‘For you, a thousand times over.’ These are the words that echo throughout ‘The Kite Runner’; a film that beautifully encompasses guilt, love, sin and redemption against the backdrop of a child’s Afghanistan and an adult’s America. In the early Seventies, in the days before the devastating rise of the Taliban, our protagonist Amir spends his time indulging in common Afghan past times, including kite flying, with his friend, and servant, Hassan. Almost from birth, the two grow side by side; as close as brothers. However, there is something that makes their friendship different to those of other children. Hassan is a ‘Hazara’, meaning that he is often subject to cruel taunts and is expected to obey the requests of the ‘Pashtun’, of which Amir is one. As a result, he is the boy-master of Hassan; a fact that a young, conflicted Amir uses to his advantage in an unsettling scene by questioning Hassan as to whether he would eat dirt for him if he asked. Arguably, it is the actions carried out by Amir as a child that serve as the centre of the movie, as his decisions eventually impact the rest of his adult life, even after he moves to America following the Russian invasion of Afghanistan. Regret and guilt are, by far, two of the most important themes within ‘The Kite Runner’, as we watch Amir battle with the consequences of his childhood ‘crime’ and also as his opportunity to achieve redemption unfolds; leading him to return to his homeland, where we are greeted with both stunning views of Afghanistan’s landscape and the unescapable horrors of Taliban rule. One of the most fascinating things about this movie, for me, was the portrayal of a non-Western culture. Sadly, it is rare that mainstream media shows us anything of the intricacies and beauties of Middle Eastern life, so, to find this scattered throughout the film was a wonderful experience. Moreover, the use of a setting that differs to those of Hollywood’s usual choices allow us to further understand that the themes of anger and desperation that run through ‘The Kite Runner’ serve as a reminder that grief is universal; that, regardless of our cultural differences, humanity will always find common ground in devastation. Above all, this film is a haunting depiction of friendship. It is not without emotional turmoil yet nor is it sans hope. Ultimately, it is an underrated, almost hidden, piece of delicate storytelling that one would struggle to forget. It is, to me, one of the finest examples of cinema’s ability to educate and affect us.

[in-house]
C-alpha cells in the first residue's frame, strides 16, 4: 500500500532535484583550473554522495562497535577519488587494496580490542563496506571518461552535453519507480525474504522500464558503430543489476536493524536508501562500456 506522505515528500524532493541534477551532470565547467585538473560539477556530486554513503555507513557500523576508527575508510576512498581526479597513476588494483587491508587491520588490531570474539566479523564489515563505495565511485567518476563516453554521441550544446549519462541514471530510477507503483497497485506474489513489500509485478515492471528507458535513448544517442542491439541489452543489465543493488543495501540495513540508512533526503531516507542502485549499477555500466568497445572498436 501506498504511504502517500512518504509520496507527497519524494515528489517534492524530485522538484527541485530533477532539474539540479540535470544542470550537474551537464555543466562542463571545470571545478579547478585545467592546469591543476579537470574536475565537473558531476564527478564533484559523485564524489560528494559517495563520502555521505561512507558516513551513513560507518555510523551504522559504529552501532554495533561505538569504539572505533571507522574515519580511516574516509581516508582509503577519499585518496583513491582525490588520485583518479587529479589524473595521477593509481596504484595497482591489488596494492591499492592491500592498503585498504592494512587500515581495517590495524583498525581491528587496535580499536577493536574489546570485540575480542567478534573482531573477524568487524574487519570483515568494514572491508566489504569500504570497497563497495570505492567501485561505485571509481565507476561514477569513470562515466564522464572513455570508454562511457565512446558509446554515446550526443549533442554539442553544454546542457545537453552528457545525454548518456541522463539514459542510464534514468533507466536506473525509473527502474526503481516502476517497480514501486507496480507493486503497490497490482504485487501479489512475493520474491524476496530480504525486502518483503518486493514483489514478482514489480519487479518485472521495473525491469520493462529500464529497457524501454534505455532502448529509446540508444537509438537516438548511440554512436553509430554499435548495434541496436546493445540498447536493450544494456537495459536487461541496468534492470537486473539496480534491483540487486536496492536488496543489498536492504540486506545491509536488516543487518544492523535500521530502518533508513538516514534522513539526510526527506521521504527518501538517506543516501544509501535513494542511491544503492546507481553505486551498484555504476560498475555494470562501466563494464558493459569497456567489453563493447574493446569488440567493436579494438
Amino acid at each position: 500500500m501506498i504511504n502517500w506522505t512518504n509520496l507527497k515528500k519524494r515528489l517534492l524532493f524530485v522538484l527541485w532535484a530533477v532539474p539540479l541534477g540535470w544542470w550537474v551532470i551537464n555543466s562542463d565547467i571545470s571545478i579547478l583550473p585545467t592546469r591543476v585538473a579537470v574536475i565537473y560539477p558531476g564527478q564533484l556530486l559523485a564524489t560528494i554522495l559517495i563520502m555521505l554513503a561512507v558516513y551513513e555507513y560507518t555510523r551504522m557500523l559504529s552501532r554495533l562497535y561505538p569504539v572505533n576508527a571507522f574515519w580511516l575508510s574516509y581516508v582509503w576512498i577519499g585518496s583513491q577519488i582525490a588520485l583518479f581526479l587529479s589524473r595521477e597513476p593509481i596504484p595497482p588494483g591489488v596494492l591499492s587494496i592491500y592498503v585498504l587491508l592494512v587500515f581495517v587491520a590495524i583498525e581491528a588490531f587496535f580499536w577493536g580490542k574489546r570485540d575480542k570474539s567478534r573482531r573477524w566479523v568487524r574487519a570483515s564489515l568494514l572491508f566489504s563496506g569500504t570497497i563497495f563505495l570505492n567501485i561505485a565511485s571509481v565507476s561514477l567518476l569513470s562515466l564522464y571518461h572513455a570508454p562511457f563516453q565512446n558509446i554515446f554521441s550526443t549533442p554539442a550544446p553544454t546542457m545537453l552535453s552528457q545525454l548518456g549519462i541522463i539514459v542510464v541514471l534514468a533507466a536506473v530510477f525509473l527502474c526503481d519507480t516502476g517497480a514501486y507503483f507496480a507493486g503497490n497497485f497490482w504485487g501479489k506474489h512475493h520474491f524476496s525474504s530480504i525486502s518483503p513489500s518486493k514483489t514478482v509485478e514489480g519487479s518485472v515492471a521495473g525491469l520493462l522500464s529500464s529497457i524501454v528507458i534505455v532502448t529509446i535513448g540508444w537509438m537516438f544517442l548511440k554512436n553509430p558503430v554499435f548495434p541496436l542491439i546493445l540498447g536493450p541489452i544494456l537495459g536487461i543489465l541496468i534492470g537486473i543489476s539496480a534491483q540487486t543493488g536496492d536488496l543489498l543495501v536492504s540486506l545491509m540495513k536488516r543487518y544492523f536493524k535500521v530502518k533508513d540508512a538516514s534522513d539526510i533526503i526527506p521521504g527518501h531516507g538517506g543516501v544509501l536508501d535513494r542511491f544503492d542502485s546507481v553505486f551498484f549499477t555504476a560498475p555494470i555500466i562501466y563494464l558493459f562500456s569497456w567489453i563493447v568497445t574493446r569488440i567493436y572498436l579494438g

By Hannah Ryan
Hannah, is 18 and from England. She likes little indie movies, Christoph Waltz, David Fincher, Spike Jonze and cool female actresses. She loves to chill with her amazing girlfriend and debate over dumb romantic movies with her and she also likes music, pretty much all music types from cheesy adolescent pop to indie feminist rockers. Taylor Swift and Clarke Griffin are the only other things that matter to her.